Surprising Ways to Repurpose 10 Common Kitchen Waste Items

Amanda S. Creasey

The average American generates 4.4 pounds of trash in a single day. Over the course of a year, that amounts to the height of the Leaning Tower of Pisa. Overall, Americans create around 250 million tons of waste, 65% of it originating in our individual households.

“Organic,” or food waste, makes up almost half of this total. Without even realizing it, many of us are tossing out items that might still be good for something. Below are some surprising ways you can repurpose common kitchen waste items to reduce your carbon footprint, save money, and, in some cases, make your life a little easier.

1. Eggshells

There are myriad ways to employ eggshells long after you’ve scrambled the eggs. Use the thin membrane found inside the shell to ease a variety of conditions. Just lightly place it over the inflamed area as you would a bandage. You can also soak the shells in apple cider vinegar until they dissolve, and apply the resulting salve to relieve itchy or irritated skin.

To increase the calcium content of the soil in your garden, as well as to deter deer (they dislike the smell), crush eggshells and add them to the soil. You can also use half of an eggshell as a planter. Simply fill it with garden soil and start seedlings in the naturally calcium-rich container.

2. Citrus Peels

Put the sweet, fresh-smelling peels down your garbage disposal and grind them up to freshen the drain and prevent unpleasant smells from rising from your sink. Better yet, before tossing them to the garbage disposal, use them to infuse drinks with a citrusy flavor, or add a splash of color to your plate by using peels as an attractive garnish.

Among the most versatile kitchen leftovers, citrus peels serve as well in the garden as they do in the kitchen and other areas of your home. Use them to add acidity to the soil or discourage pests like ants, fleas, and roaches.

3. Coffee Grounds

Putting used coffee grounds in bowls on your deck, patio, or porch can help keep bugs away, and sprinkling them around the foundation of your house can have the same effect. In the kitchen, use coffee grounds in place of baking soda to absorb strong smells in your fridge. You can also place dried grounds in your shoes to deodorize them. Coffee grounds are even helpful in the garden, where you can mix them with compost to improve its nitrogen content.

4. Mesh Produce Bags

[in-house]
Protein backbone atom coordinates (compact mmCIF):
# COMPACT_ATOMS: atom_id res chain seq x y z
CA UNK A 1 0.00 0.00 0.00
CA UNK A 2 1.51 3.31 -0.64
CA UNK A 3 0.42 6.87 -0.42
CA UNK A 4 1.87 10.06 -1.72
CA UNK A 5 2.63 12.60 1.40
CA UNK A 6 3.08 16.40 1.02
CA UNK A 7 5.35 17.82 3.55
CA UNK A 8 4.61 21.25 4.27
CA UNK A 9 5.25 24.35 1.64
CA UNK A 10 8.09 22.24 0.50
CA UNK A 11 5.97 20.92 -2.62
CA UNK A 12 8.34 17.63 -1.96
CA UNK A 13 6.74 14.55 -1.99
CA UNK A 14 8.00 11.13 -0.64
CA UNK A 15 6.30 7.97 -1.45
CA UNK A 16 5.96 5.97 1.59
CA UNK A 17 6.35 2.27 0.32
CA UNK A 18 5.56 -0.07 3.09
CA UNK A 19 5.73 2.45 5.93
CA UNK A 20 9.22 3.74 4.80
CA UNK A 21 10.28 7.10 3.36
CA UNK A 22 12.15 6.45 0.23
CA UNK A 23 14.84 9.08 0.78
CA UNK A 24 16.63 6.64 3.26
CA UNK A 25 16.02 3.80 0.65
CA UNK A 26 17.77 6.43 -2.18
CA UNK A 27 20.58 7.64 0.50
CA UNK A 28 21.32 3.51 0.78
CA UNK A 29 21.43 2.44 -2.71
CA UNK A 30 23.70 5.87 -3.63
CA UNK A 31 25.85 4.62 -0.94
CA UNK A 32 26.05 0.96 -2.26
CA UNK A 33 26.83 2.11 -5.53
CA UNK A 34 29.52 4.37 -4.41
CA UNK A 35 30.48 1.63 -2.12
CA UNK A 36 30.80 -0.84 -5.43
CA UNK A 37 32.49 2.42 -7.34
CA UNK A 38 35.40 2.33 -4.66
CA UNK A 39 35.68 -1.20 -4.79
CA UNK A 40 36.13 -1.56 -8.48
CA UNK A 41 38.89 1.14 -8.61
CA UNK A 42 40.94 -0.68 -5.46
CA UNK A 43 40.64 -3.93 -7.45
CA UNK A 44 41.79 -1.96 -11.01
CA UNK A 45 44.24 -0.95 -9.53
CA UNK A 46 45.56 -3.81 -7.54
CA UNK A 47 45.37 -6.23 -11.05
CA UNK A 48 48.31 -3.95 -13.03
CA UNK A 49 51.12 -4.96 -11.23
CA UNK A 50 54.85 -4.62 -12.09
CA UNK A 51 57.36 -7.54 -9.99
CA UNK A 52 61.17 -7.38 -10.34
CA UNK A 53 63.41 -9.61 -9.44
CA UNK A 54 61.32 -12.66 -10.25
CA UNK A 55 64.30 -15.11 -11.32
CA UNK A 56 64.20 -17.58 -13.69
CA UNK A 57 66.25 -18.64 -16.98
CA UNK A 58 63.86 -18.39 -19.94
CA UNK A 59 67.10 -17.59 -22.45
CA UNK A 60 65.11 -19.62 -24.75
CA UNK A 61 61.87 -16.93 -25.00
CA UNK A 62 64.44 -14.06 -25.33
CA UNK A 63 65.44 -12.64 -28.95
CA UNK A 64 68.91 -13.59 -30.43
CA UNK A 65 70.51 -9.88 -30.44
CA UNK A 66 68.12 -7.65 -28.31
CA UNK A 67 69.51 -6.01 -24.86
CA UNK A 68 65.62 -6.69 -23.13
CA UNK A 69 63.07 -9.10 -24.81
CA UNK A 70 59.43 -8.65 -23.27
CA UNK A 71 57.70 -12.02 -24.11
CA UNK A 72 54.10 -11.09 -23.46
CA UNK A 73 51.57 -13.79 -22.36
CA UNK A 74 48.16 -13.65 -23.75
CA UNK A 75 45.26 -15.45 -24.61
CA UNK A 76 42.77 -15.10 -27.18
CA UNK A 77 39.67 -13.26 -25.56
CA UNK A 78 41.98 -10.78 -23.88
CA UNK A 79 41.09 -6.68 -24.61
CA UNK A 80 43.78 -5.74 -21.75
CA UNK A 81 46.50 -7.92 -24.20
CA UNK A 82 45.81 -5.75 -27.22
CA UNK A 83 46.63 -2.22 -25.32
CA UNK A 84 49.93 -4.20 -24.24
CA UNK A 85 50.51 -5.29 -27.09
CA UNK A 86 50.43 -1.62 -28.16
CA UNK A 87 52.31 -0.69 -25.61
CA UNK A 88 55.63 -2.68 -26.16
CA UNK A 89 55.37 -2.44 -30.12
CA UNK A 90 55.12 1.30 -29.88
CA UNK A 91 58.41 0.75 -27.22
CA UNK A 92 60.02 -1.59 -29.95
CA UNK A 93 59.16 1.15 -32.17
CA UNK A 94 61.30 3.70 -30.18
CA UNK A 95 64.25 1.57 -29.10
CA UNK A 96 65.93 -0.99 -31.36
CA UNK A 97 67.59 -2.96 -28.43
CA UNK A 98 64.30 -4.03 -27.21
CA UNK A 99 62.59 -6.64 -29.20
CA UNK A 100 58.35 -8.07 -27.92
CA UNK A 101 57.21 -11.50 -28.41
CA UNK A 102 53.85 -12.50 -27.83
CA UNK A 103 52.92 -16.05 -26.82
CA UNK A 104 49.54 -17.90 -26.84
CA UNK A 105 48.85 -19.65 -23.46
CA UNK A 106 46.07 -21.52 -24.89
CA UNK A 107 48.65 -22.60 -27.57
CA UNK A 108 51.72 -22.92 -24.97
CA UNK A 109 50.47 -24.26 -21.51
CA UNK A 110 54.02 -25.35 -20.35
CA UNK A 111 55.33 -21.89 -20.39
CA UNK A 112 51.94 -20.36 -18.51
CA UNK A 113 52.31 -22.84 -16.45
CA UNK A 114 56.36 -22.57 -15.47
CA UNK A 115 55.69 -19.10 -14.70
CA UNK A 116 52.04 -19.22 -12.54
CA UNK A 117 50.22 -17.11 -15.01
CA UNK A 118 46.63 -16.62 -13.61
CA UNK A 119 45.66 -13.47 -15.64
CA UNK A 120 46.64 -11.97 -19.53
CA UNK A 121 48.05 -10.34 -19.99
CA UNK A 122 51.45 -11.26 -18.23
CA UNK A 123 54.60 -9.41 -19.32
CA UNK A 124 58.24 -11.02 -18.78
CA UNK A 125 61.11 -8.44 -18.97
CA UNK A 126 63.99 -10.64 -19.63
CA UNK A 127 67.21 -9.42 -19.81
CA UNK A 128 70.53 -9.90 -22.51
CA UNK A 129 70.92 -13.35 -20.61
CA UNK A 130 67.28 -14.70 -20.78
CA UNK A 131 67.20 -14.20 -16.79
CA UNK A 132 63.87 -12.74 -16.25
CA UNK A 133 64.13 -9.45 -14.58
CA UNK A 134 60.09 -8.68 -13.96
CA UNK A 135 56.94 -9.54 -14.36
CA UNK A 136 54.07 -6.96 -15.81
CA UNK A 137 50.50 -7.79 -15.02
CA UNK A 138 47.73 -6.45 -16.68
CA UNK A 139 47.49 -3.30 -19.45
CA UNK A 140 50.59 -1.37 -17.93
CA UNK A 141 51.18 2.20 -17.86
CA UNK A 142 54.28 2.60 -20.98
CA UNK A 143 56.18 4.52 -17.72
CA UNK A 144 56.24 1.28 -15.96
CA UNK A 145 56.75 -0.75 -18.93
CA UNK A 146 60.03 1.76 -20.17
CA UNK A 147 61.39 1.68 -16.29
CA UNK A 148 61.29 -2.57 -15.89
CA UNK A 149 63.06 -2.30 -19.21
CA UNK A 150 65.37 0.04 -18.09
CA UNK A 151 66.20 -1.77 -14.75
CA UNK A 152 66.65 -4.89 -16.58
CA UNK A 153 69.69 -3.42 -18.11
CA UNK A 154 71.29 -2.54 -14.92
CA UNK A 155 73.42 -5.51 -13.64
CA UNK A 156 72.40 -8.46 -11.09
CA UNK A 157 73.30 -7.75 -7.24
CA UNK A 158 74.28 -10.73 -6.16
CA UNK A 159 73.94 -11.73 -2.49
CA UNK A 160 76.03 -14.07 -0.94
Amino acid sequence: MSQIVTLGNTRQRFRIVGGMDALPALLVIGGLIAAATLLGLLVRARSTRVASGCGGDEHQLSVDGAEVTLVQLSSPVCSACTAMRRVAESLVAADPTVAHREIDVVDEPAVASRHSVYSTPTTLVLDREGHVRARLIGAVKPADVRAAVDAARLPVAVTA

What can you do with those mesh produce bags after you unload the oranges or lemons? Use them as pot scrubbers to remove hard-to-scrub or burned-on grime from your baking dishes, pots, and pans. They also repurpose as packets for homemade potpourri, or the perfect way to transport your damp bathing suit home from the pool or beach.

5. Tea Leaves

To cleanse your carpet and deodorize your vacuum, sprinkle dried, used green tea leaves over your carpet. Crush them and let them sit for 10 minutes before vacuuming them up. You can also employ used tea bags to remove fingerprints and other grime from glass surfaces. Just rub the damp bag on glass until it’s squeaky clean, and dry with a paper towel.

Tea bags can even play a role in your beauty regimen. Place warm, wet tea bags on your eyes to reduce puffiness and ease pain. They can also help relieve the sting of razor burn. Finally, take used tea leaves out to the garden, where adding them to compost can increase the nitrogen content.

6. Potato Peelings

It’s easy to peel potatoes right into the trash can or garbage disposal, but you can eat them right along with the potatoes! Make potato peel crisps as an appetizer, side dish, or salad topper. If you’re not keen on the idea of eating them, place potato peels, skin-side up, on burns (including sunburns) or bites for cooling relief.

7. Banana Peels

Lots of teeth whitening products are available on the market right now, but all you really need is a banana peel. Rub the inner part of a small portion of the peel along your teeth for two minutes for brighter, whiter teeth. In addition to whitening, the high amounts of calcium and vitamin D may also help strengthen your teeth.

Blend banana peels into smoothies or fry, bake, or boil them to mitigate what can be a bitter taste and enjoy the many nutritional benefits. If that doesn’t sound appetizing, banana peels work just as well to polish shoes, silverware, and the leaves of indoor plants. In the garden, use banana peels to help repel aphids.

8. Watermelon Rinds

While we don’t tend to consider watermelon rinds edible, the firm white part of the rind (minus the green skin), is, and it offers an array of health benefits. You can pickle them, candy them, and use them in gazpacho, curry, or chutney. If you don’t want to eat them yourself, consider putting them out for local wildlife, such as deer and turtles, or use them in your compost.

9. Pineapple Tops

That tall, green crown atop your store-bought pineapple is actually the beginning of a beautiful new houseplant, or, if you live in a warm climate, a new addition to your outdoor garden. Pineapple crowns can be remarkably easy to root and grow, and the resulting low-maintenance plant may eventually produce its own fruit, along with more pineapple plants in the form of either rooted crowns or ratoons.

10. Butter Wrappers

Instead of tossing that empty butter wrapper into the trash can, stash it in your fridge until your next baking adventure, when you can use it — and its residual butter — to grease your baking sheet. You can also use butter wrappers to press Rice Krispie treats into the pan (no sticky fingers!), or to separate hamburger patties prepped for freezer storage.

The next time you’re working in the kitchen, take a look at what you might be about to throw in the trash, and reconsider before doing so. It just might be useful yet!

READ MORE: 3 Kitchen Clean-Up Guides

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